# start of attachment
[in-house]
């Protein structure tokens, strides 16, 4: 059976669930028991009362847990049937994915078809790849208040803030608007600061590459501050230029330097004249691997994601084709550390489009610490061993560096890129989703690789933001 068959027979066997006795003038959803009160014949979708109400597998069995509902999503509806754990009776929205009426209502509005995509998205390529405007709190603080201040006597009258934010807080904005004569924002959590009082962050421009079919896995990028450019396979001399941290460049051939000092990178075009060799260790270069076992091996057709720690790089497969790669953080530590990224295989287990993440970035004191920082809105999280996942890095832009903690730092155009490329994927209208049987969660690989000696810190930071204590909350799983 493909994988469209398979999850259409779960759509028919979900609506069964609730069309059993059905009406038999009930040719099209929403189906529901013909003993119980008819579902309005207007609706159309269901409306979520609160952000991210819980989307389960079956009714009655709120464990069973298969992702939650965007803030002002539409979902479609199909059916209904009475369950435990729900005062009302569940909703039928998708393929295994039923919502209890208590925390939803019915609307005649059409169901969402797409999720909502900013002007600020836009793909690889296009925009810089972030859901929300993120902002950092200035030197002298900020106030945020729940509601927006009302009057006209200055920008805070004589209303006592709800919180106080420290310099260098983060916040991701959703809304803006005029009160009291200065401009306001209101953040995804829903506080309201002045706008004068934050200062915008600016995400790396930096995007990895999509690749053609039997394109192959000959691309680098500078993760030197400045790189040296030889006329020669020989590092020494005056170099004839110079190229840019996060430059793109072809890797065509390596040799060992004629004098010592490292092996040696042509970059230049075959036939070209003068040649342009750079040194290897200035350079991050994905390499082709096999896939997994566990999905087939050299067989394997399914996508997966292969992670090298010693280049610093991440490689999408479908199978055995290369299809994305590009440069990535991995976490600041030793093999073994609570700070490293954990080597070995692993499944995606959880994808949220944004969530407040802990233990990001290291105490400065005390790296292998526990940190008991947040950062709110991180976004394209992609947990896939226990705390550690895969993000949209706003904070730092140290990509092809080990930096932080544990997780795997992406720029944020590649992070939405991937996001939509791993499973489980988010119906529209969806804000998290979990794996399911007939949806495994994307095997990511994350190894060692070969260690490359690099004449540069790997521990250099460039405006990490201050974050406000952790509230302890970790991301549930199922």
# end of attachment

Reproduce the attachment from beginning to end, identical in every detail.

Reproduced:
[in-house]
């Protein structure tokens, strides 16, 4: 059976669930028991009362847990049937994915078809790849208040803030608007600061590459501050230029330097004249691997994601084709550390489009610490061993560096890129989703690789933001 068959027979066997006795003038959803009160014949979708109400597998069995509902999503509806754990009776929205009426209502509005995509998205390529405007709190603080201040006597009258934010807080904005004569924002959590009082962050421009079919896995990028450019396979001399941290460049051939000092990178075009060799260790270069076992091996057709720690790089497969790669953080530590990224295989287990993440970035004191920082809105999280996942890095832009903690730092155009490329994927209208049987969660690989000696810190930071204590909350799983 493909994988469209398979999850259409779960759509028919979900609506069964609730069309059993059905009406038999009930040719099209929403189906529901013909003993119980008819579902309005207007609706159309269901409306979520609160952000991210819980989307389960079956009714009655709120464990069973298969992702939650965007803030002002539409979902479609199909059916209904009475369950435990729900005062009302569940909703039928998708393929295994039923919502209890208590925390939803019915609307005649059409169901969402797409999720909502900013002007600020836009793909690889296009925009810089972030859901929300993120902002950092200035030197002298900020106030945020729940509601927006009302009057006209200055920008805070004589209303006592709800919180106080420290310099260098983060916040991701959703809304803006005029009160009291200065401009306001209101953040995804829903506080309201002045706008004068934050200062915008600016995400790396930096995007990895999509690749053609039997394109192959000959691309680098500078993760030197400045790189040296030889006329020669020989590092020494005056170099004839110079190229840019996060430059793109072809890797065509390596040799060992004629004098010592490292092996040696042509970059230049075959036939070209003068040649342009750079040194290897200035350079991050994905390499082709096999896939997994566990999905087939050299067989394997399914996508997966292969992670090298010693280049610093991440490689999408479908199978055995290369299809994305590009440069990535991995976490600041030793093999073994609570700070490293954990080597070995692993499944995606959880994808949220944004969530407040802990233990990001290291105490400065005390790296292998526990940190008991947040950062709110991180976004394209992609947990896939226990705390550690895969993000949209706003904070730092140290990509092809080990930096932080544990997780795997992406720029944020590649992070939405991937996001939509791993499973489980988010119906529209969806804000998290979990794996399911007939949806495994994307095997990511994350190894060692070969260690490359690099004449540069790997521990250099460039405006990490201050974050406000952790509230302890970790991301549930199922």